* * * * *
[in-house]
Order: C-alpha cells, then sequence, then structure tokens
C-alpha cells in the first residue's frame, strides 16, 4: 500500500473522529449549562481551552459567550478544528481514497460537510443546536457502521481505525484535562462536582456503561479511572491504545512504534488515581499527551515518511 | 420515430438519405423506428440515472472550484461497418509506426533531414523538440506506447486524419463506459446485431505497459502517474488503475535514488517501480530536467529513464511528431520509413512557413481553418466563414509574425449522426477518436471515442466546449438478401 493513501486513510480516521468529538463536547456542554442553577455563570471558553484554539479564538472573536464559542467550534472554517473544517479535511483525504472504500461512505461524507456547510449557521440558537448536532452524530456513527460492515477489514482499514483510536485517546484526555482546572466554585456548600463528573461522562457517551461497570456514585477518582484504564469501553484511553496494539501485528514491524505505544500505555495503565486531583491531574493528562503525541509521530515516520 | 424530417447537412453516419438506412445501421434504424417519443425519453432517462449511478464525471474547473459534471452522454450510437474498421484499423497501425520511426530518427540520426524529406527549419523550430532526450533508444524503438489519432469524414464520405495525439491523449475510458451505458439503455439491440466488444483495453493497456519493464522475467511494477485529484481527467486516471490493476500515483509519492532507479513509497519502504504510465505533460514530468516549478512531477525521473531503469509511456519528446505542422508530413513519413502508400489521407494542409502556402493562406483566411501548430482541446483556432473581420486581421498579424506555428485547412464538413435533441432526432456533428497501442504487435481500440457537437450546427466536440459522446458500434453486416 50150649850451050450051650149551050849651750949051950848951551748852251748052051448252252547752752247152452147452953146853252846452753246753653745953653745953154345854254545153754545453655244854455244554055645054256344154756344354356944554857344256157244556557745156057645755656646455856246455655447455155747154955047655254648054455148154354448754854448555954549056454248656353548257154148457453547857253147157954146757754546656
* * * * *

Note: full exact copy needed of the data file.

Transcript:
[in-house]
Order: C-alpha cells, then sequence, then structure tokens
C-alpha cells in the first residue's frame, strides 16, 4: 500500500473522529449549562481551552459567550478544528481514497460537510443546536457502521481505525484535562462536582456503561479511572491504545512504534488515581499527551515518511 | 420515430438519405423506428440515472472550484461497418509506426533531414523538440506506447486524419463506459446485431505497459502517474488503475535514488517501480530536467529513464511528431520509413512557413481553418466563414509574425449522426477518436471515442466546449438478401 493513501486513510480516521468529538463536547456542554442553577455563570471558553484554539479564538472573536464559542467550534472554517473544517479535511483525504472504500461512505461524507456547510449557521440558537448536532452524530456513527460492515477489514482499514483510536485517546484526555482546572466554585456548600463528573461522562457517551461497570456514585477518582484504564469501553484511553496494539501485528514491524505505544500505555495503565486531583491531574493528562503525541509521530515516520 | 424530417447537412453516419438506412445501421434504424417519443425519453432517462449511478464525471474547473459534471452522454450510437474498421484499423497501425520511426530518427540520426524529406527549419523550430532526450533508444524503438489519432469524414464520405495525439491523449475510458451505458439503455439491440466488444483495453493497456519493464522475467511494477485529484481527467486516471490493476500515483509519492532507479513509497519502504504510465505533460514530468516549478512531477525521473531503469509511456519528446505542422508530413513519413502508400489521407494542409502556402493562406483566411501548430482541446483556432473581420486581421498579424506555428485547412464538413435533441432526432456533428497501442504487435481500440457537437450546427466536440459522446458500434453486416 50150649850451050450051650149551050849651750949051950848951551748852251748052051448252252547752752247152452147452953146853252846452753246753653745953653745953154345854254545153754545453655244854455244554055645054256344154756344354356944554857344256157244556557745156057645755656646455856246455655447455155747154955047655254648054455148154354448754854448555954549056454248656353548257154148457453547857253147157954146757754546656